As long as your frame appears to be brazed solidly, I suspect it will ride just fine, especially with nice tires. Whether it will be "worth" putting your Campy group on there, I don't know. Plenty of Windsor Pros were bought just to strip the parts from them, as you could buy the whole bike for slightly less than the Campy group on it's own back in the 70s. That's one of the reasons why so many are floating around with Suntour or Shimano groups. From what I've seen, clean Windsor Pros seem to go for between $500-800, depending on size, condition, phase of the moon, etc. Not chump change, but a significant discount from many Nuovo Record equipped bikes. There's some talk of the tubing being a grade heavier than was common on Italian race bikes, so it may be a bit stiffer. Probably a good thing for a powerful sprinter type, maybe not so good for all day riding at more relaxed paces.

I'll be sure to update this thread in a few weeks when I've had some experience with my Carabela.
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Old 07-25-17, 03:12 PM
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A guy near my school had an incredibly, unbelievably beat up one for a while. He's a stunt bike enthusiast, and the only interest he had in it was that it had two wheels. I think it wound up getting parted out on the 'bay. He offered it to me four or five years ago for way more than I was interested in dropping on it, and I haven't seen him at any swaps since then.
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Old 07-25-17, 05:39 PM
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Originally Posted by sloar
This is the one I own, I haven't got around to building it yet. I have a complete Nuovo Record group, including cable clamps ,high flange hubs, new Brooks and Cinelli bars and stem. I just don't want to waste my time building on an unworthy frame. I've been setting on the parts for the right frame and I stumbled on this frame at a garage sale.
Of course it is worthy. It's a very cool looking Columbus frame with chrome lugs. Workmanship on the few I've seen was typical of production racing bikes of the time. Certainly better than most PX-10s, but not as good as a 70s Masi or Cinelli. I don't know what the geometry is but I'd guess it used the typical road race geometry of the time, ie, 73º parallel with mid length chainstays.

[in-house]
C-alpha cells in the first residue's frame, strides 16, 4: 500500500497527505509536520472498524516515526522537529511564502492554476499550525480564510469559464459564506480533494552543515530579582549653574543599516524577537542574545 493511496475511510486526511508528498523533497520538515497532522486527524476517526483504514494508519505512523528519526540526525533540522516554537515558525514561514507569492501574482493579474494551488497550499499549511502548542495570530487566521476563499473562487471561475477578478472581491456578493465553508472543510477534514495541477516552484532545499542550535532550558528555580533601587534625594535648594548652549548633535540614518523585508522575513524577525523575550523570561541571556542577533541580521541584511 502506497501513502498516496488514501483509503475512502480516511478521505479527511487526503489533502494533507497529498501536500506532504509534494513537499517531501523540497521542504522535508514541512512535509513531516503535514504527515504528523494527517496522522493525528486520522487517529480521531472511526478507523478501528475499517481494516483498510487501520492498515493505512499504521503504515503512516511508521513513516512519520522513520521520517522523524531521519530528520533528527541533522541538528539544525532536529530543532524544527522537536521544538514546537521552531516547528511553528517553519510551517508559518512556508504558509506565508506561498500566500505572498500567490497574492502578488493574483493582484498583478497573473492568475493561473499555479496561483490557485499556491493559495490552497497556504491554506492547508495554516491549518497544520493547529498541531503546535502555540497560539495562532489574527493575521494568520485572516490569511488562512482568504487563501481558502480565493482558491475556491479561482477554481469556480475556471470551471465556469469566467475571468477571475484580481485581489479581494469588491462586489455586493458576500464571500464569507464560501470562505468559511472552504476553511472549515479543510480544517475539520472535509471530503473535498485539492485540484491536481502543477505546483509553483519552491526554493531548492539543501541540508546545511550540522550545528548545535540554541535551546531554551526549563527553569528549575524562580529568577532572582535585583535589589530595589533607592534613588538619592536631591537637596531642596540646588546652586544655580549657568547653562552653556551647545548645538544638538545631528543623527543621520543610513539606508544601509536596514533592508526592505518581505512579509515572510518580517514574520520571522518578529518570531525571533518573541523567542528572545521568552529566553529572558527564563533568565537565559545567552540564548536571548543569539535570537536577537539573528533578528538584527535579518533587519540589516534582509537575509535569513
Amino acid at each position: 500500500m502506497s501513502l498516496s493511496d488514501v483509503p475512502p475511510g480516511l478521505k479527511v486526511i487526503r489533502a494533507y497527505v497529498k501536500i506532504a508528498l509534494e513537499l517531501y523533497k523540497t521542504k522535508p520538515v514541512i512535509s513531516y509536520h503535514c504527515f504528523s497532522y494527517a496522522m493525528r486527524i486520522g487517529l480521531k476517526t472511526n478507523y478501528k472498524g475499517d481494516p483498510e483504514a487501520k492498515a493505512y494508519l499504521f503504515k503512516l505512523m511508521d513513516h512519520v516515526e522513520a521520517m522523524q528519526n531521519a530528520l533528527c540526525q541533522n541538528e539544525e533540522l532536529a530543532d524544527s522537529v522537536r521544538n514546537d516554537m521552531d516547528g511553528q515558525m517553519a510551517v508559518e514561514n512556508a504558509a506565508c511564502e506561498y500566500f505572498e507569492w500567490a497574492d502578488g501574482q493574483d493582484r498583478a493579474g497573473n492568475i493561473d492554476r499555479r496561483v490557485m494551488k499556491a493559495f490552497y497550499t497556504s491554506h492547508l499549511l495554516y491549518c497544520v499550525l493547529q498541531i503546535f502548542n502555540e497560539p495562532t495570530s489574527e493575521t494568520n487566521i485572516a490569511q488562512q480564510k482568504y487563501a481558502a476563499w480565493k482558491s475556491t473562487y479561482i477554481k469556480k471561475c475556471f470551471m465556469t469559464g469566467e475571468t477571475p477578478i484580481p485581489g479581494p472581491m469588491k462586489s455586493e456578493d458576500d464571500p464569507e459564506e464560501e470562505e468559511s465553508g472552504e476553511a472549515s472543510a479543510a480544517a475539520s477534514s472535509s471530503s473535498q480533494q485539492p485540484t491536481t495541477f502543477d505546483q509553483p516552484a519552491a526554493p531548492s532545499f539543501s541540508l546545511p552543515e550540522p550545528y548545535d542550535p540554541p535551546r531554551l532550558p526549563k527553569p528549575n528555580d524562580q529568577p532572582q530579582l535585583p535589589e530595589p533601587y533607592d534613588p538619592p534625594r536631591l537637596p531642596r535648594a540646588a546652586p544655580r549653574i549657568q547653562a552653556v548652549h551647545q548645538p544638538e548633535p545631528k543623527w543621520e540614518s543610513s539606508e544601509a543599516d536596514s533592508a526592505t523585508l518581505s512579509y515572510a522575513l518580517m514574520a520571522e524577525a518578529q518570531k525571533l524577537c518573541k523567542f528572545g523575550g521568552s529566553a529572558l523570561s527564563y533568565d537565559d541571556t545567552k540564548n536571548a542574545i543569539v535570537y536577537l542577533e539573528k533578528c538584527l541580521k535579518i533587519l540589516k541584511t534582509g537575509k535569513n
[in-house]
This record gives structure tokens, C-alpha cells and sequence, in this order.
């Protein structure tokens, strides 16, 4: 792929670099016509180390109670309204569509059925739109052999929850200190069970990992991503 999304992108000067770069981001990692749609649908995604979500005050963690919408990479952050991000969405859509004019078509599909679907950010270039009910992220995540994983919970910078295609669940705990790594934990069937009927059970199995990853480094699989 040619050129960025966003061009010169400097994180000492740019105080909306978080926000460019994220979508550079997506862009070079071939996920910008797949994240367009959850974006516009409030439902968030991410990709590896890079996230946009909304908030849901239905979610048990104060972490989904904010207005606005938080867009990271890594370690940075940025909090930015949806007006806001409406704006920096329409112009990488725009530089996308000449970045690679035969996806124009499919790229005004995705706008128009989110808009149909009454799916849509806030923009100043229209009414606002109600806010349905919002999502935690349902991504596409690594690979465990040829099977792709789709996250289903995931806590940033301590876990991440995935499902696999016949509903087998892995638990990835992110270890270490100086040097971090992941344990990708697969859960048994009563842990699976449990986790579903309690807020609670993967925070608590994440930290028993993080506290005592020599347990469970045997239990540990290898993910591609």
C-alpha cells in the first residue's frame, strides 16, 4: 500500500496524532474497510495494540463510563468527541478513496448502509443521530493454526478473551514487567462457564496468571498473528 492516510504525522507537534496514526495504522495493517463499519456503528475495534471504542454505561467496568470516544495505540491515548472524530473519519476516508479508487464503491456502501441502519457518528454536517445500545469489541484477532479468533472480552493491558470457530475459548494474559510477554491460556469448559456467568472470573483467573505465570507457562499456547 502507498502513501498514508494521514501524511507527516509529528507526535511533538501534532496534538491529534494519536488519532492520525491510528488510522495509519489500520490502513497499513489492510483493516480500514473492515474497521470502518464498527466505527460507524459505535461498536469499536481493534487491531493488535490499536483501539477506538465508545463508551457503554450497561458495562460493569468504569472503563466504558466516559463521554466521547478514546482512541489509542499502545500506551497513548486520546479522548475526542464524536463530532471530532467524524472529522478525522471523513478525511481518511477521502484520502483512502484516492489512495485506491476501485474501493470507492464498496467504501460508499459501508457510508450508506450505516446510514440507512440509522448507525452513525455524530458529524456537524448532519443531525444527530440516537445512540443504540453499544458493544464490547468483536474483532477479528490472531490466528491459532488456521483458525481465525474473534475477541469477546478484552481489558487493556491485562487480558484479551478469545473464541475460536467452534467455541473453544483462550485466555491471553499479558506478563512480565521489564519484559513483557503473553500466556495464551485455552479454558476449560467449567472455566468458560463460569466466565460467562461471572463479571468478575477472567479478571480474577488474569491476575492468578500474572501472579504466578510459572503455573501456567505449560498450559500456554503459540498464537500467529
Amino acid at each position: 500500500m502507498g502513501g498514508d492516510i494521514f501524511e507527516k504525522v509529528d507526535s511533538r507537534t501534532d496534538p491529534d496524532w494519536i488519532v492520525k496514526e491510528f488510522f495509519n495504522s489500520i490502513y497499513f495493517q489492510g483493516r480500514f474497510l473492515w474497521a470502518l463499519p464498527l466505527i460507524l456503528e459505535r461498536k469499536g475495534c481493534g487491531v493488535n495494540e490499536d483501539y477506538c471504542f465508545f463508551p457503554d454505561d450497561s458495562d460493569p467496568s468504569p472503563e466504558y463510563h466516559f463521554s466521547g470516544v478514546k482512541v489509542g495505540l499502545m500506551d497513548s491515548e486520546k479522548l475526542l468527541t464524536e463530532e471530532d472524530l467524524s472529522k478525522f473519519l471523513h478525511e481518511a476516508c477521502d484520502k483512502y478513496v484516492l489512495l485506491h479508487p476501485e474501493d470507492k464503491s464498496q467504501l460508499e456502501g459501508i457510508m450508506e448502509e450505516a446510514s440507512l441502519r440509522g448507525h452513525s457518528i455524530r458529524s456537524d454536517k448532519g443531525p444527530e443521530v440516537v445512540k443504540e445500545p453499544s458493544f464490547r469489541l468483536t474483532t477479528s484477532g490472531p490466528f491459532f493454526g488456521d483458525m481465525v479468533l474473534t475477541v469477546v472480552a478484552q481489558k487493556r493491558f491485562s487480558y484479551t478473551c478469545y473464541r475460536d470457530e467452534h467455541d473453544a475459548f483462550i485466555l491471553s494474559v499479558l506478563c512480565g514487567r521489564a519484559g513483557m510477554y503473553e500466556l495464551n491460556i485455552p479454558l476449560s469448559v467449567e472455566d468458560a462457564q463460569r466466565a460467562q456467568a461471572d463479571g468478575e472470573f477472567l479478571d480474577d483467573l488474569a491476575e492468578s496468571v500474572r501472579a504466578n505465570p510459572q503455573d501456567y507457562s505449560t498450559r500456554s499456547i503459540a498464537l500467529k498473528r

If you're asking about market value and whether it is worth less than some other bikes because of contemporary perception, I can't say.
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Old 07-25-17, 06:27 PM
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yep, bought mine new in 1980

Yes, I have one. Bought it new in 1980 ($600) and still ride it today as my main road bike. Columbus SL 2x tubing, Campy Record throughout, including brakes. Cinelli stem and bars. 60cm frame, runs about 21.5 pounds. Rides/handles very well...very comfortable bike. I've heard people talk about "road buzz" with newer bikes & honestly don't know what that is. My bike rides dead quiet. Though some guy on some fancy new ride went by me last year and his bike sounded like he had playing cards whirring on his front spokes..so I suppose that must be it. That kind of noise would drive me batty..couldn't ride a bike like that.





Other Windsor discussions:

https://www.bikeforums.net/classic-vi...r-bikes-2.html

https://www.bikeforums.net/classic-vi...hing-else.html

Last edited by fishboat; 07-26-17 at 05:22 AM. Reason: add pics & price
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Old 07-25-17, 08:03 PM
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I have two of them. They both ride very nicely.

.
...about what you'd expect from a Columbus frame of that era. I don't get the prejudice. While it's true that there are some skills required to braze up a bike frame from high quality tubing, it appears that the guys in the Windsor facilities in Mexico learned them well enough.


I'm not certain what full Campy has to do with ride quality, unless you're thinking it's a lot of trouble if you decide not to keep it. The early ones came with Universal brakes, if that's important to you.

I would not categorize a Windsor Pro (IME) as any better or worse than a comparable Italian frame of that era.
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Old 07-25-17, 09:43 PM
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I'll agree with [MENTION=209177]3alarmer[/MENTION]. I restored/repainted one and enjoyed riding it. No bad habits, nice ride.


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Old 07-25-17, 11:55 PM
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i had one just long enough to ride it before cleaning it to flip. I was very impressed with the ride quality but I chalk that up to a really good wheel set with tubular tires. I bought it cheap and sold it cheap but i think the buyer got a 'sleeper'! They are no Cinelli but a good one in good shape is nothing to sniff at if the price is right.
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Old 07-26-17, 05:19 AM
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Originally Posted by 3alarmer
.
...While it's true that there are some skills required to braze up a bike frame from high quality tubing, it appears that the guys in the Windsor facilities in Mexico learned them well enough.